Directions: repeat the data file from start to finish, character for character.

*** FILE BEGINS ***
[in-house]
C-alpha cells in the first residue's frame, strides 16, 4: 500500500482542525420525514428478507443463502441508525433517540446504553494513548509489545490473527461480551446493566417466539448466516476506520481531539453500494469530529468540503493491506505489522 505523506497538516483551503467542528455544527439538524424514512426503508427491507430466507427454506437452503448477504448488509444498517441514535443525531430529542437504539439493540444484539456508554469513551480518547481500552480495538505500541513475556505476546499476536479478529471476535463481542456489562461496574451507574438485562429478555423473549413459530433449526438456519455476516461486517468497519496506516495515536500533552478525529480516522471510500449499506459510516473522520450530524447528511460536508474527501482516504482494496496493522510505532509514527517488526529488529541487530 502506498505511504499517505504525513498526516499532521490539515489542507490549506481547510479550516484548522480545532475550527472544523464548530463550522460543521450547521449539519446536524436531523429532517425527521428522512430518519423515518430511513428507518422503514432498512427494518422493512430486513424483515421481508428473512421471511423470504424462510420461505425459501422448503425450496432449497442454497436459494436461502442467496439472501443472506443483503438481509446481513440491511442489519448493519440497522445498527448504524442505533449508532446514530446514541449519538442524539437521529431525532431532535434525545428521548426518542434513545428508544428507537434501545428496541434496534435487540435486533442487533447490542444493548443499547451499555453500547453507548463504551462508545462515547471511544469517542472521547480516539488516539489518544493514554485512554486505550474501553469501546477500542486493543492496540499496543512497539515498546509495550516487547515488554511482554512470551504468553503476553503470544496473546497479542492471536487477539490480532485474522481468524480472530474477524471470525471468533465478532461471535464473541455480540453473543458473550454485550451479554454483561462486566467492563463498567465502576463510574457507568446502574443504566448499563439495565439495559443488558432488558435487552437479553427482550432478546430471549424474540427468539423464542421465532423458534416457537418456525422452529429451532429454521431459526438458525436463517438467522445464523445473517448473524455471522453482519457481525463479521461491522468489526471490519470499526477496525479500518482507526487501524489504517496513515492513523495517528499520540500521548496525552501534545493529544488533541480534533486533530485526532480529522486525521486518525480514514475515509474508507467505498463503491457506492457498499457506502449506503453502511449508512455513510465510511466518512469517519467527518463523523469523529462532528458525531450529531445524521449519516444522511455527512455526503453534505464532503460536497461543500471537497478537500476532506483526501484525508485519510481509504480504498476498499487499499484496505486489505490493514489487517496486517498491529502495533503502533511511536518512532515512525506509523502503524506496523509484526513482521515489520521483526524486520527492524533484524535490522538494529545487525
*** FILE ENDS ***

[in-house]
C-alpha cells in the first residue's frame, strides 16, 4: 500500500482542525420525514428478507443463502441508525433517540446504553494513548509489545490473527461480551446493566417466539448466516476506520481531539453500494469530529468540503493491506505489522 505523506497538516483551503467542528455544527439538524424514512426503508427491507430466507427454506437452503448477504448488509444498517441514535443525531430529542437504539439493540444484539456508554469513551480518547481500552480495538505500541513475556505476546499476536479478529471476535463481542456489562461496574451507574438485562429478555423473549413459530433449526438456519455476516461486517468497519496506516495515536500533552478525529480516522471510500449499506459510516473522520450530524447528511460536508474527501482516504482494496496493522510505532509514527517488526529488529541487530 502506498505511504499517505504525513498526516499532521490539515489542507490549506481547510479550516484548522480545532475550527472544523464548530463550522460543521450547521449539519446536524436531523429532517425527521428522512430518519423515518430511513428507518422503514432498512427494518422493512430486513424483515421481508428473512421471511423470504424462510420461505425459501422448503425450496432449497442454497436459494436461502442467496439472501443472506443483503438481509446481513440491511442489519448493519440497522445498527448504524442505533449508532446514530446514541449519538442524539437521529431525532431532535434525545428521548426518542434513545428508544428507537434501545428496541434496534435487540435486533442487533447490542444493548443499547451499555453500547453507548463504551462508545462515547471511544469517542472521547480516539488516539489518544493514554485512554486505550474501553469501546477500542486493543492496540499496543512497539515498546509495550516487547515488554511482554512470551504468553503476553503470544496473546497479542492471536487477539490480532485474522481468524480472530474477524471470525471468533465478532461471535464473541455480540453473543458473550454485550451479554454483561462486566467492563463498567465502576463510574457507568446502574443504566448499563439495565439495559443488558432488558435487552437479553427482550432478546430471549424474540427468539423464542421465532423458534416457537418456525422452529429451532429454521431459526438458525436463517438467522445464523445473517448473524455471522453482519457481525463479521461491522468489526471490519470499526477496525479500518482507526487501524489504517496513515492513523495517528499520540500521548496525552501534545493529544488533541480534533486533530485526532480529522486525521486518525480514514475515509474508507467505498463503491457506492457498499457506502449506503453502511449508512455513510465510511466518512469517519467527518463523523469523529462532528458525531450529531445524521449519516444522511455527512455526503453534505464532503460536497461543500471537497478537500476532506483526501484525508485519510481509504480504498476498499487499499484496505486489505490493514489487517496486517498491529502495533503502533511511536518512532515512525506509523502503524506496523509484526513482521515489520521483526524486520527492524533484524535490522538494529545487525